On Friday November 29th the poet James Harpur visited his old school (he was in 2 North from 1970-75) to read and discuss his poetry with two sets of AS students, who are studying his National Poetry Competition first prize –winning sonnet sequence, ‘The Frame of Furnace Light” for coursework. Joining one of the seminars was Cranleigh’s other notable published poet, the Williams librarian and English master, James Brookes. The photograph shows the younger James (also a pupil in the same boarding House, twenty years later) giving to the older James a signed copy of his volume ‘Sins of the Leopard’, short-listed for the international competition, the Dylan Thomas Prize. James Brookes told the AS pupils that “it was reading James Harpur’s first volume of poems, ‘A Vision of Comets’ in PJL’s English lessons, in this same classroom, that made me want to write my own poetry.”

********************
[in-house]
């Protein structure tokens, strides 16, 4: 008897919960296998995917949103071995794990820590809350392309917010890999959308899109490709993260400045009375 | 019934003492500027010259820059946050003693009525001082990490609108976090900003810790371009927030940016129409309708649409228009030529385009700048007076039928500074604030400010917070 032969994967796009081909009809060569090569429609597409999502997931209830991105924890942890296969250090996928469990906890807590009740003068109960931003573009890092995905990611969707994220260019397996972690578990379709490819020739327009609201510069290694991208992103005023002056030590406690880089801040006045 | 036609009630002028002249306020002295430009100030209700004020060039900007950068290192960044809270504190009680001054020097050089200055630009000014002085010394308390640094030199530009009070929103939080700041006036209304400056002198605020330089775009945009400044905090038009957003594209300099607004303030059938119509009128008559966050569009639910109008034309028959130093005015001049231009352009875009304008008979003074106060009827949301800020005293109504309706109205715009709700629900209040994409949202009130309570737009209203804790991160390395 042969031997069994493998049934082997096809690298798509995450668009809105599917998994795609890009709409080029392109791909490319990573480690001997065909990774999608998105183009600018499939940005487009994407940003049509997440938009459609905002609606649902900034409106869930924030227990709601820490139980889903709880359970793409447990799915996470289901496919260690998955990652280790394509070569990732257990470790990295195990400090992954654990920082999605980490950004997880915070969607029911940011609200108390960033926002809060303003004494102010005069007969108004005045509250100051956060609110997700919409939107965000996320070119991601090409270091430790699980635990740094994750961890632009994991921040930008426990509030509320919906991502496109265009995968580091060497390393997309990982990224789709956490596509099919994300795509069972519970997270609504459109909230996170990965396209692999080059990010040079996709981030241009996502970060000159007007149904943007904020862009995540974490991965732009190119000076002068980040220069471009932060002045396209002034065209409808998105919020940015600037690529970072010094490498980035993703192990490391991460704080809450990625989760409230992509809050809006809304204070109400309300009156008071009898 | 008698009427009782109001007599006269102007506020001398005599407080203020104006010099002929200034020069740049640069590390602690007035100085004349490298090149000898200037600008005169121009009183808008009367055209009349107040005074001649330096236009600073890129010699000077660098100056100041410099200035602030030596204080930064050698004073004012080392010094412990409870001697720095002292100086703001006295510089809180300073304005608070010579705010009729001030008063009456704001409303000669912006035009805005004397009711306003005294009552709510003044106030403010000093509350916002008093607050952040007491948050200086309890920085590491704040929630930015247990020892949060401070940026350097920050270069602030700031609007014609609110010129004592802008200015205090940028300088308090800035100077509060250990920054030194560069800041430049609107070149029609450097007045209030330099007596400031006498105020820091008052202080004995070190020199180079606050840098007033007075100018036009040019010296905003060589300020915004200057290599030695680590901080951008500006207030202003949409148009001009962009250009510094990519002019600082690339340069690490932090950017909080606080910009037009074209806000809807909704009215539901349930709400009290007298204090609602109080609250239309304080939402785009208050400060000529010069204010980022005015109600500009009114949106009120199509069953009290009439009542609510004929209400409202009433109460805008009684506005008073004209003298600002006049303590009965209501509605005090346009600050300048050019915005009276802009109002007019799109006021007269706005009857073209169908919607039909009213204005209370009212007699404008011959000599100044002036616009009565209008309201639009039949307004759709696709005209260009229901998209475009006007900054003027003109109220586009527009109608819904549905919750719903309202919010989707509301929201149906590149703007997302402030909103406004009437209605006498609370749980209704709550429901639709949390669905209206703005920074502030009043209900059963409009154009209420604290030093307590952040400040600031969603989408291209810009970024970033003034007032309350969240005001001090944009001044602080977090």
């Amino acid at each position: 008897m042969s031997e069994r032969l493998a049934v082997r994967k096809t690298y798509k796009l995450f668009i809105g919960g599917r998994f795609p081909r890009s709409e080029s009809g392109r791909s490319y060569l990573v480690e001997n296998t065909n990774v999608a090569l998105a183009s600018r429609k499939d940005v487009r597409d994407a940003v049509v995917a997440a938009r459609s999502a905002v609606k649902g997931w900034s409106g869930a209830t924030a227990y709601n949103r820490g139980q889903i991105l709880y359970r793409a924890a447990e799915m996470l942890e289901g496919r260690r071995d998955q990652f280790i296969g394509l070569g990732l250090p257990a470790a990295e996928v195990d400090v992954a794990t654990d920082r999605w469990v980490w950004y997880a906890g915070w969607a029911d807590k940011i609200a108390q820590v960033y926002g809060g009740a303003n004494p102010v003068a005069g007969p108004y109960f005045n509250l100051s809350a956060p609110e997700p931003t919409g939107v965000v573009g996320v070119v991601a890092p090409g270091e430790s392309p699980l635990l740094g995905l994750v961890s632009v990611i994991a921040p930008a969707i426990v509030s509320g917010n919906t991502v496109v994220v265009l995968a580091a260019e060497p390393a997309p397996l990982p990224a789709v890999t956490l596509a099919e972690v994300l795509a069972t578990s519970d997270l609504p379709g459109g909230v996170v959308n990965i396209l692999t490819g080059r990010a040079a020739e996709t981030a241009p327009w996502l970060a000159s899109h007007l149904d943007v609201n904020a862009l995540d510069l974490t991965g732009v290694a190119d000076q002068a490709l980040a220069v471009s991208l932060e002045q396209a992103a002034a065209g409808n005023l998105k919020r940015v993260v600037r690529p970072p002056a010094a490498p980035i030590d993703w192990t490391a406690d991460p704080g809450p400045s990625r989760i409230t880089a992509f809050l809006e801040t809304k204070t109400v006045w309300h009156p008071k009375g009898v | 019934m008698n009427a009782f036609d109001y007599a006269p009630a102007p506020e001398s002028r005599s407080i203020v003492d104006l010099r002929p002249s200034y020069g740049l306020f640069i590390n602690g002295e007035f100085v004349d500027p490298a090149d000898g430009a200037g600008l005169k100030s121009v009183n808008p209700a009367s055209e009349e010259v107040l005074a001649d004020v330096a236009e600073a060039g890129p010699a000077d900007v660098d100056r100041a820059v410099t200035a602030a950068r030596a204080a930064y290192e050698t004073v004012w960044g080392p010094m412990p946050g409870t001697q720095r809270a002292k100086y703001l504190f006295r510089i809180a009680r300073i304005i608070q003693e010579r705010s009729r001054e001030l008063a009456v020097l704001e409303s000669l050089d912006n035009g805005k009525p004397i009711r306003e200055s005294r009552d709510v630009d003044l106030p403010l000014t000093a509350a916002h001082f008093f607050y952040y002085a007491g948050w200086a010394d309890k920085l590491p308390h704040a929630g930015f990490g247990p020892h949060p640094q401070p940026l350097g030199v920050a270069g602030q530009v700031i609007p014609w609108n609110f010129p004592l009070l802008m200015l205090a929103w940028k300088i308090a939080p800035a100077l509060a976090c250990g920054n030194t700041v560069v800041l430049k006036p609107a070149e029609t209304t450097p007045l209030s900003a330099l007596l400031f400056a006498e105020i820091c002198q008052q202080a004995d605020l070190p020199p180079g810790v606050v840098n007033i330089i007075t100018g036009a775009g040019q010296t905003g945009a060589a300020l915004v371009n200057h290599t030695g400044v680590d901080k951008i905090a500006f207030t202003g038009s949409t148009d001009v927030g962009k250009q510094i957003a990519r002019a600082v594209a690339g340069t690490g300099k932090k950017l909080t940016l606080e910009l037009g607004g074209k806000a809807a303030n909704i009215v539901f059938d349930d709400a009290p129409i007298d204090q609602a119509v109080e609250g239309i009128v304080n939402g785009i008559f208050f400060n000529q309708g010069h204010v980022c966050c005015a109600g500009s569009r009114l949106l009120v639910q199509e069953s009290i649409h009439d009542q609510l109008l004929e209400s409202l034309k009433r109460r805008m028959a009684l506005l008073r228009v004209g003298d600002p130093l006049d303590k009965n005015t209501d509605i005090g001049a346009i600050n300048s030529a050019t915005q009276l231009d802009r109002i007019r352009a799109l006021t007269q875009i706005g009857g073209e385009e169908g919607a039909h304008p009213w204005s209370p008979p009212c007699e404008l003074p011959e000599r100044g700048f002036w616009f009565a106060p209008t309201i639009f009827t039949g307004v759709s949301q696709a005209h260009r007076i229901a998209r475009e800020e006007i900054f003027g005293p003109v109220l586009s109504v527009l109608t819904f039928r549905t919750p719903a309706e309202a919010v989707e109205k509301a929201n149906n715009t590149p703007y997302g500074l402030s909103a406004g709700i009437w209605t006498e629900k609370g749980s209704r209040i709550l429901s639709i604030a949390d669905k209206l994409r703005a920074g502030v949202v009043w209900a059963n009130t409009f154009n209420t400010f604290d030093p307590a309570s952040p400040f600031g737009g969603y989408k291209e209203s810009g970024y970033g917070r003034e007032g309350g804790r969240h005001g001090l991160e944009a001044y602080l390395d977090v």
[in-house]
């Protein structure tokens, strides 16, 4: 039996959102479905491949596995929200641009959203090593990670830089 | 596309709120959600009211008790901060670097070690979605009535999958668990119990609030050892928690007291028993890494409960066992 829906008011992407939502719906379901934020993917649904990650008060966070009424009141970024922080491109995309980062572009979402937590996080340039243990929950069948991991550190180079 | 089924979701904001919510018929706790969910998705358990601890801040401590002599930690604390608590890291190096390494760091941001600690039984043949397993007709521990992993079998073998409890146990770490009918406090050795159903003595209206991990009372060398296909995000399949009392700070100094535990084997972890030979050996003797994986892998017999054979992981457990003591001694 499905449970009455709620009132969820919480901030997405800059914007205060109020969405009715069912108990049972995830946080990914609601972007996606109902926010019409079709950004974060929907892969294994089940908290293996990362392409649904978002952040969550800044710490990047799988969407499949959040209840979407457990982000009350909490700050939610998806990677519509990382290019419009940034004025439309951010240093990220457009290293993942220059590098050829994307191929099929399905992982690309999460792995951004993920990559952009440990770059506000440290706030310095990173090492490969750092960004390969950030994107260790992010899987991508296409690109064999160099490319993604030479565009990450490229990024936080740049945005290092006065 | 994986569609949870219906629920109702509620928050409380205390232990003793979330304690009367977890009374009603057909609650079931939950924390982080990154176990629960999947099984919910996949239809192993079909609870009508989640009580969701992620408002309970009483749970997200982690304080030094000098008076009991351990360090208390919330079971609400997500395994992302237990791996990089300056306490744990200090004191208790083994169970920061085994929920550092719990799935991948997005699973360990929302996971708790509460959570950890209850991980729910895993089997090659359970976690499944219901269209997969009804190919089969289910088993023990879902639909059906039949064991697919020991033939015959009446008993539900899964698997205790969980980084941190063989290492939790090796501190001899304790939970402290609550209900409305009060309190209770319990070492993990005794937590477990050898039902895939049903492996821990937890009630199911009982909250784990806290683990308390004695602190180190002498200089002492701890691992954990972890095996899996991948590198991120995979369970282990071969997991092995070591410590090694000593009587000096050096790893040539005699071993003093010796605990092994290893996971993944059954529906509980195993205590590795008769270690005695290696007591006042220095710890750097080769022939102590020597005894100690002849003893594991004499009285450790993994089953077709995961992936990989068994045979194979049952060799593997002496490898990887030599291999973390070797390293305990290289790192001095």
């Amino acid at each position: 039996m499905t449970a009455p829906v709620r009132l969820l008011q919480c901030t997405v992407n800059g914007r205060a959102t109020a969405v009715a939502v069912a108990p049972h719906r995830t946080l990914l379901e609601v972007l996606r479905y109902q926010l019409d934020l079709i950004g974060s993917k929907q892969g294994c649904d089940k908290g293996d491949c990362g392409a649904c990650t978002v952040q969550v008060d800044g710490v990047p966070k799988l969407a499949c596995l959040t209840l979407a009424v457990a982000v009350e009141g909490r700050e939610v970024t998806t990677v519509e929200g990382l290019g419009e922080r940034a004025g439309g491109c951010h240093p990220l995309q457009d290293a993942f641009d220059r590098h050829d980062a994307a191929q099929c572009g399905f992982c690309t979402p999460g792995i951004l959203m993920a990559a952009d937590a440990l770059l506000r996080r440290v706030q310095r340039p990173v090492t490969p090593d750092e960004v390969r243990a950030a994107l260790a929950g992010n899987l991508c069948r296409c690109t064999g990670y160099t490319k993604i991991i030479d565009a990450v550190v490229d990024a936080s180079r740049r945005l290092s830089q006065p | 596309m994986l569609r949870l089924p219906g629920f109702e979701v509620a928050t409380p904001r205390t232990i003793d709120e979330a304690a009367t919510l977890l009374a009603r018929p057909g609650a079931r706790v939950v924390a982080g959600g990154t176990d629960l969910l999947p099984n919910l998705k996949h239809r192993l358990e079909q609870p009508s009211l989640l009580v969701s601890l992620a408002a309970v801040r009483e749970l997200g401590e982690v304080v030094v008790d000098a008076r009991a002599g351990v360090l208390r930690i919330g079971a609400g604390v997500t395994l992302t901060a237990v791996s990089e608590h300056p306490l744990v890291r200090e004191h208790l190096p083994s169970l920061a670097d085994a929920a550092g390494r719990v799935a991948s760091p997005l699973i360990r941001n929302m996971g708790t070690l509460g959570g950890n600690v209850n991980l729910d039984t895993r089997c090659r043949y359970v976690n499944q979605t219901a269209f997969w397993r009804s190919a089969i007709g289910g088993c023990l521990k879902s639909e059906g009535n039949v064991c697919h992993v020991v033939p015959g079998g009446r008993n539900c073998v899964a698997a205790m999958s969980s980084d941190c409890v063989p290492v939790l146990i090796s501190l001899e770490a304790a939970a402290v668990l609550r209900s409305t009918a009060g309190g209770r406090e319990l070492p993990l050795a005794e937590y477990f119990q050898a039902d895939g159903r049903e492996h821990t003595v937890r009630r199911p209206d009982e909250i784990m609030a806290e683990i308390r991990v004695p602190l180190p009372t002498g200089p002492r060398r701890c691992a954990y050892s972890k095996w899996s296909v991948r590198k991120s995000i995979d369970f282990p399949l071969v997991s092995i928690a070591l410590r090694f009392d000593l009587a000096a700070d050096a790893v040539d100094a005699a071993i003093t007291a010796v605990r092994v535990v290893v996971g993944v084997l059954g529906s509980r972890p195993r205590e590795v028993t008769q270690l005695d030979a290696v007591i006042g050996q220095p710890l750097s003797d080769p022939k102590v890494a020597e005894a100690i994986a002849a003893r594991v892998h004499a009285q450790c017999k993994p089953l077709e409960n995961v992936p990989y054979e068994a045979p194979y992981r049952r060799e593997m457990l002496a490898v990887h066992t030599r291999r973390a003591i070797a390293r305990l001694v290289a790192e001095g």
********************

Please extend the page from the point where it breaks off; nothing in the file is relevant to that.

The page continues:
James Harpur added, “I always enjoy my visits to Cranleigh, as it partly feels like coming home, and on recent visits it has been an especial pleasure to meet so talented a young poet: to be short-listed for the Dylan Thomas Prize was a really prestigious tribute to the qualities of his work.”
James Harpur now lives in Ireland and regularly broadcasts on radio there; he combined his Cranleigh visit with one to Radley College, at the invitation of Dr Andrew Cunningham, who met James in the 1990s when he taught at Cranleigh. James Harpur also read the pupils some poems-in-progress, written in his unique variation on Shakespearean sonnet form, jocularly known as ‘harpics’. These sonnets were about his time at Cranleigh and the pupils were surprised to learn that as recently as the seventies boarders still slept in dormitories of up to 40 boys. For myself, it was an unusual experience to hear former colleagues referred to by name in poetry.